Suppose we have some positive quantites $P$ and $Q$ which depend on some choices that we make, and we want to show that some choice makes the quotient $P/Q$ fall below some cool bound.

One idea is to make our choices randomly in some way and show that $P/Q$ is small on average. That is, we can use the trivial bound $$ \min P/Q \leq \mathbf{E}[P/Q]. $$ But this inequality is unlikely to be of much use, because we still have to compute $P/Q$ for a random choice. A much more useful inequality arises as follows. Observe that $$ \mathbf{E}[P - Q\mathbf{E}[P]/\mathbf{E}[Q]] = 0, $$ whence $$ \min P/Q \leq \mathbf{E}[P]/\mathbf{E}[Q]. $$ This inequality is much more likely to be useful because now we can compute expectations first and then take the quotient. Moreover, in some cases this will even give a better bound than the other inequality.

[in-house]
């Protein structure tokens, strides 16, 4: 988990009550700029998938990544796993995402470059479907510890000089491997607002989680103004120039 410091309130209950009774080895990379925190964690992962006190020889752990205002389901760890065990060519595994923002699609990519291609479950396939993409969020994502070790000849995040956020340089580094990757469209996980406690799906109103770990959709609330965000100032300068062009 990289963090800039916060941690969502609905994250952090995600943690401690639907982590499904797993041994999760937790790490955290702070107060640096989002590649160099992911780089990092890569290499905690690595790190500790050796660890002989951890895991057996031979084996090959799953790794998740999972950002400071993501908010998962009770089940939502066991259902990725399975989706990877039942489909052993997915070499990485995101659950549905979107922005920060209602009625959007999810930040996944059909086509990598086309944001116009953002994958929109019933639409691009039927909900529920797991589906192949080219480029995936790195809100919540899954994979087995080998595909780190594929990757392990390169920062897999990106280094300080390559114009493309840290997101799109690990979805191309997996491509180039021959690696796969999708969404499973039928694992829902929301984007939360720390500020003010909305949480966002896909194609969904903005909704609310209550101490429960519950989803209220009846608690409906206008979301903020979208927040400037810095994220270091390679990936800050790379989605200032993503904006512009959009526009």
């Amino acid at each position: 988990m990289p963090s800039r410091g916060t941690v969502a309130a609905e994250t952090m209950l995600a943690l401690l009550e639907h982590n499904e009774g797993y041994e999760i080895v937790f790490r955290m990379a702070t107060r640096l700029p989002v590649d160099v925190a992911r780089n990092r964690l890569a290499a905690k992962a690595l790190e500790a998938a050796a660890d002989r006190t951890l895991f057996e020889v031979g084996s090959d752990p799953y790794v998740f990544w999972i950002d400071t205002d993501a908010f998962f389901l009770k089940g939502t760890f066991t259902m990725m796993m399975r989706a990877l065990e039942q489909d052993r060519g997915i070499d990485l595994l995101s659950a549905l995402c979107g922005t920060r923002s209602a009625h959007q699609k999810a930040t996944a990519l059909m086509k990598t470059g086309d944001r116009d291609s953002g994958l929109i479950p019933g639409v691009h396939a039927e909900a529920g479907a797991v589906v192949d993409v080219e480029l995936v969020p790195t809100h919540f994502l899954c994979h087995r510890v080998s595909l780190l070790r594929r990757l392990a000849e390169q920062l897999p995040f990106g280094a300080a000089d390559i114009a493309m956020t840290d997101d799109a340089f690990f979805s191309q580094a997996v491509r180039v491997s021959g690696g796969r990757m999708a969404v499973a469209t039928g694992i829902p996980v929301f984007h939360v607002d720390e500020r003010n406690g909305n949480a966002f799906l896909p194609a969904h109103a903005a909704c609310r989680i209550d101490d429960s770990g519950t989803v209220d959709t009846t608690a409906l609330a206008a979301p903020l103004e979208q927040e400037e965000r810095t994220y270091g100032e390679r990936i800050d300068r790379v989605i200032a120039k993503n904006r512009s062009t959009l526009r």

I'm not looking so much for a detailed explanation of what's going on in this specific inequality, but rather for general intuition. Is this just a trick? How can other tricks like this be anticipated?

(Setting: In proving the discrete Cheeger inequality, $P$ is the number of edges coming out of a subset of a graph and $Q$ is the minimum of the size of the subset and the size of its complement, but this question is about general technique and not this specific problem.)